On the 4th of July, 1842, was the first balloon ascension from Columbus. Mr. Clayton, a celebrated aëronaut, then of Cincinnati, Ohio, made a beautiful ascent from the State House yard, where a vast concourse of people had assembled to witness the spectacle. He arose, it was supposed, to the height of from one to two miles. The balloon at first bore southward, then about due east, and landed safely about five miles east of Newark; and he returned to Columbus about two o'clock, on the second day.
The second balloon ascension, was also by a celebrated aëronaut, Mr. Wise, of Pennsylvania. On the 4th of July, 1851, pursuant to an engagement with Mr. Kinney, he made his ascent from an enclosure prepared for the occasion, and other amusements of the day, at the corner of Broad and Seventh streets. There was a very large concourse of spectators, and the ascension as fine as could have been wished. He landed safe and sound about six miles from his starting point, and returned to the city the same evening.
The State Journal of the next day says: "Too much praise cannot be given to Mr. Kinney and Mr. Wise for their services in catering to the public taste in this most interesting and beautiful exhibition."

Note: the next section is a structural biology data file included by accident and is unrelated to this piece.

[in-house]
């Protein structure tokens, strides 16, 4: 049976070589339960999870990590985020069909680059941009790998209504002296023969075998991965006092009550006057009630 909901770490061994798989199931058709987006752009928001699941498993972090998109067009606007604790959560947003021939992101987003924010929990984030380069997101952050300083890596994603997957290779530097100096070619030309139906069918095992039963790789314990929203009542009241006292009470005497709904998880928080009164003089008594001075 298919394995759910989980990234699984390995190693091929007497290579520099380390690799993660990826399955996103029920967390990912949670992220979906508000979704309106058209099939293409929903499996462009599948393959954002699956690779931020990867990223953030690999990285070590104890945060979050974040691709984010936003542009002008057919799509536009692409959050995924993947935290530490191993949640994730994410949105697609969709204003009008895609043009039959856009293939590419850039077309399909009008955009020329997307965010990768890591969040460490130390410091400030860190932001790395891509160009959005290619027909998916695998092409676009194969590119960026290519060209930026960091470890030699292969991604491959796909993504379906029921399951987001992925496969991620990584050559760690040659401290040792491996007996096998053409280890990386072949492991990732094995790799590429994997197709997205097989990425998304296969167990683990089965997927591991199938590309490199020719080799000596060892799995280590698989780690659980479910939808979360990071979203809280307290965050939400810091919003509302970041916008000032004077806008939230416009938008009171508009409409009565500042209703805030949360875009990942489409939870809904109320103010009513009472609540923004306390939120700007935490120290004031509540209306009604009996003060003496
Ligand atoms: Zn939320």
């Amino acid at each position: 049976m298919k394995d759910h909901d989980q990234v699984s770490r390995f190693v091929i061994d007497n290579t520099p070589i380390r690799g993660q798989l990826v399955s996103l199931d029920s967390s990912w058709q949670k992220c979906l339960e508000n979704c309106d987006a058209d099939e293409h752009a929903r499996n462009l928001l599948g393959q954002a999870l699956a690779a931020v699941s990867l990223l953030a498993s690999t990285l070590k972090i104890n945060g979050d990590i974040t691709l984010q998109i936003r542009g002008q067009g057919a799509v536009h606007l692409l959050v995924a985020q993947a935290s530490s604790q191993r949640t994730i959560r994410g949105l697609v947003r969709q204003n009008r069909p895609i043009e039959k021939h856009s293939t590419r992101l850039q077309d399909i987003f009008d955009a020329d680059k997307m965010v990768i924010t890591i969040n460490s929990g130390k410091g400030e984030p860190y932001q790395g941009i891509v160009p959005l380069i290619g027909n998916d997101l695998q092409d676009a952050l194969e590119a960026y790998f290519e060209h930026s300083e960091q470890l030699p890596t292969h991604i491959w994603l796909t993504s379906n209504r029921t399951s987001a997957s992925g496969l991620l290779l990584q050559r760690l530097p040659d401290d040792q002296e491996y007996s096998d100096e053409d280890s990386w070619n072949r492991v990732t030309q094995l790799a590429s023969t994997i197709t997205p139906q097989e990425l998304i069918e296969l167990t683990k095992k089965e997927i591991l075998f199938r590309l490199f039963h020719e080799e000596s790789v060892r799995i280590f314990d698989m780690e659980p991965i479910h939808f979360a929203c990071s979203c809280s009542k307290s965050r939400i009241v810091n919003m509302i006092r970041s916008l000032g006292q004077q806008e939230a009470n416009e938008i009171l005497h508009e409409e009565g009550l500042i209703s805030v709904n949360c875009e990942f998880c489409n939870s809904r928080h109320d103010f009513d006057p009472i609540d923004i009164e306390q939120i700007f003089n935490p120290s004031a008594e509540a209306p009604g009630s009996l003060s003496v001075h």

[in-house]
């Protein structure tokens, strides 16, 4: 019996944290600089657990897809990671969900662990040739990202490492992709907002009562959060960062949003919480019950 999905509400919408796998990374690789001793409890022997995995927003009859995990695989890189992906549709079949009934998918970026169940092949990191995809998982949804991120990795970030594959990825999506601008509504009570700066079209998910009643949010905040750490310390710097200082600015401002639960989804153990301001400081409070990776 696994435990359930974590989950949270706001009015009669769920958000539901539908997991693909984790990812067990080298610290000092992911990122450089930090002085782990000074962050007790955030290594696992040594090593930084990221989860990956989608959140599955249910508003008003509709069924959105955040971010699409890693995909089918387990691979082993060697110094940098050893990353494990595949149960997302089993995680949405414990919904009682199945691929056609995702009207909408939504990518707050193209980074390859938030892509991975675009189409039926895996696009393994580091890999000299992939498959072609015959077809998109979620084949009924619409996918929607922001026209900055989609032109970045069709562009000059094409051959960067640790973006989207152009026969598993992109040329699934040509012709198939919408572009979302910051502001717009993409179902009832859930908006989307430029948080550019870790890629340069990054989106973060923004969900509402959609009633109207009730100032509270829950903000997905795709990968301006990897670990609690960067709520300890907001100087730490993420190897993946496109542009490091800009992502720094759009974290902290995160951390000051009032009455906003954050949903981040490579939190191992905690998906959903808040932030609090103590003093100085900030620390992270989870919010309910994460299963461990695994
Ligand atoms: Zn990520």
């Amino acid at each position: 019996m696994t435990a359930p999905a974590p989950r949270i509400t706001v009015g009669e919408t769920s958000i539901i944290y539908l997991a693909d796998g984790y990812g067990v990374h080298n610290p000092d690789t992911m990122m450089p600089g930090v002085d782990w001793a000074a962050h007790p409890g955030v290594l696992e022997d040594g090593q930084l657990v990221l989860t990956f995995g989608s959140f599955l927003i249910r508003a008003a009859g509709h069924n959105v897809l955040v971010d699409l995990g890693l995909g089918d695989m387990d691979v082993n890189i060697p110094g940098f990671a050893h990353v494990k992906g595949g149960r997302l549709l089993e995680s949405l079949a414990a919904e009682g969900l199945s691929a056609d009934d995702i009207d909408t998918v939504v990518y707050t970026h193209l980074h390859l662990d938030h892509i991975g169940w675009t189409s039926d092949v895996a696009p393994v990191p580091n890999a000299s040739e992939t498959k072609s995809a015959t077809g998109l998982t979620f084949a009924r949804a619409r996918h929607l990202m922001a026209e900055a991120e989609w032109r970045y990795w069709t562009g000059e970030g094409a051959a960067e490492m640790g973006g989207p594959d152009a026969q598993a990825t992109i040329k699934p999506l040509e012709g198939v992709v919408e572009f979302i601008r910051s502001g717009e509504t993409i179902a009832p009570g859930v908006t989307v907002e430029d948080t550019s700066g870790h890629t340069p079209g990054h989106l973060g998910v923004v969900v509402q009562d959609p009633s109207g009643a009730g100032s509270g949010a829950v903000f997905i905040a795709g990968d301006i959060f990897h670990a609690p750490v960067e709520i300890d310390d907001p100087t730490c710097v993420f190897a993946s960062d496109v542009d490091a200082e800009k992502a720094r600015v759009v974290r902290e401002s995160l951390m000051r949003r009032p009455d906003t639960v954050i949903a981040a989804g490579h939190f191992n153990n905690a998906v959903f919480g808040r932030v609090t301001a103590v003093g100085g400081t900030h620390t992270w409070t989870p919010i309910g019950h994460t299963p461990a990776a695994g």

The third balloon ascension from Columbus, was by a Monsieur Godard, on the 29th of October, 1857, from the enclosure of the Capital City Fair Grounds, a short distance southeasterly from the Lunatic Asylum. This ascension was also made pursuant to an engagement by Mr. John M. Kinney. Mons. Godard is a Frenchman, and was engaged to come from the city of Philadelphia, to make an ascension on horseback. This ascension was only intended as a preliminary one to the great horseback ascension, which was to come off two days after; but which, owing to a disappointment in obtaining gas, did not come off at all. But this ascension was a grand one. Mons. Godard, his brother, Mr. Huntington of the Exchange Bank, and Robert H. Thompson, of the post office department, all ascended - three of them in the car, and one of the Godards suspended by his feet to a rope some fifteen or twenty feet long, hanging below the car with his head downward, and in that position, waving a flag as he was carried through the air. They all landed safely, near Taylor's Station, some eight or nine miles east of Columbus.